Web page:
The ALP has stated its commitment to restructuring the Australian economy in order to confront climate change. The party intends for this to be achieved through a combination of emissions reduction, investment in renewable energy, support for low-carbon industries, and improvement of current energy efficiency. The party’s platform spruiks a “commitment to ensuring that Australia’s built, environmental, and cultural heritage is conserved for future generations while also safeguarding our future economic competitiveness on the world stage”. It commits to:

  • The establishment of the $10 billion Clean Energy Finance Corporation, dedicated “to overcome[ing] capital market barriers that hinder the financing, commercialisation and deployment of renewable energy, energy efficiency and low emissions technologies” (this is already up and running);
  • The shift from a fixed to a floating carbon price in 2015;
  • Cutting pollution emissions by 80% of 2000 levels by 2050;
  • Redistributing the revenue from the carbon pricing scheme to “support jobs and competitiveness, cut taxes and increase payments to help households with the modest price impacts, and build our new clean energy future”; and
  • Increasing reliance on clean energy sources from current projected rate of  20% by 2020.


The Coalition has based its climate policy for the next election on abolishing the carbon tax. Five climate agencies will go (Clean Energy Finance Corporation, the Energy Security Council, the Climate Change Authority, the Climate Commission and the Global Carbon Capture and Storage Institute). In its place the Coalition will establish a “direct action” Emissions Reduction Fund (cruelly dubbed “soil magic” in some quarters) with a budget of $3.2 billion, with the aim of reducing emissions by 140 million tonnes per year by 2020. This will match the Gillard government’s goal of a 5% reduction in year 2000 levels of pollution. The fund will create financial incentives for companies to reduce their emissions levels. Furthermore, the Coalition will:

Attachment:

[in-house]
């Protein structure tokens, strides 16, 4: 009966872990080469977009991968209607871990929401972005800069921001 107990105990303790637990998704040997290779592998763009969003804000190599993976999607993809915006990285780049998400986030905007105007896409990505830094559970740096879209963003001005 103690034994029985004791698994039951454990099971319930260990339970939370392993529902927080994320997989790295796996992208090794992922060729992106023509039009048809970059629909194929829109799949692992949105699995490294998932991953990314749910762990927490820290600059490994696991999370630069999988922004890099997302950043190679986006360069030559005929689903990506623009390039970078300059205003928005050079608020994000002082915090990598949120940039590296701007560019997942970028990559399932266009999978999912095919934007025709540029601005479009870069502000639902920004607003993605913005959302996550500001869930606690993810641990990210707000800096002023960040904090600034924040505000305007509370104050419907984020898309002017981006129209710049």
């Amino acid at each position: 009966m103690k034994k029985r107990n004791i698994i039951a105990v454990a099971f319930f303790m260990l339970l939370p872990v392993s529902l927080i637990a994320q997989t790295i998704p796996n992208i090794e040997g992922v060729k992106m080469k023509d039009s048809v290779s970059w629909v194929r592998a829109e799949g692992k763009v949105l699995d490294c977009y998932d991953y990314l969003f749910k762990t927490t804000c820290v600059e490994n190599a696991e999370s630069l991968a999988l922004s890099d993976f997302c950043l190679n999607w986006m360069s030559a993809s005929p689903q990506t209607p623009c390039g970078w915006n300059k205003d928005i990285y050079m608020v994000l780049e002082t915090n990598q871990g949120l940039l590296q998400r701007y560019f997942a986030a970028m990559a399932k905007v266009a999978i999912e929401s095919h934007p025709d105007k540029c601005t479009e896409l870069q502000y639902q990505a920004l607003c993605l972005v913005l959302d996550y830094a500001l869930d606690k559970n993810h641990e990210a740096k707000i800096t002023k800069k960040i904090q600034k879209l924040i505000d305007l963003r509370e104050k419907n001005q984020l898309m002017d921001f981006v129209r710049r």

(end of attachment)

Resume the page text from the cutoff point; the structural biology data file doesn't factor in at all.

• Use the fund to support direct action on forestry, energy efficiency, and recycling;
  • Establish ‘Clean Energy Hubs’ in the Latrobe, Hunter and central Queensland regions;
  • Invest $100 million each year so as to encourage solar energy in households;
  • Establish 125 mid-scale solar projects and 25 geothermal or tidal power ‘micro’ projects; and
  • Initiate bio-sequestration of carbon — essentially, storing carbon in soils.

The Greens:

­The Greens claim human-induced climate change as the greatest threat we face. They believe that Australia needs to “substantially reduce greenhouse gas emissions, actively support international mitigation measures to reduce global emissions, and plan to adapt to climate change impacts which are now inevitable”. Here are the policies the Greens wish to enact:

  • A net zero carbon economy through market-based and regulatory mechanisms
  • A national system of energy efficient targets and Minimum Energy Performance Standard (MEPS) for products, buildings, and infrastructure
  • 100% reliance on renewable energy sources for stationary electricity as soon as possible
  • No new coal-power stations or mines, or expansion to existing power stations or mines
  • Research into sustainable alternative fuels.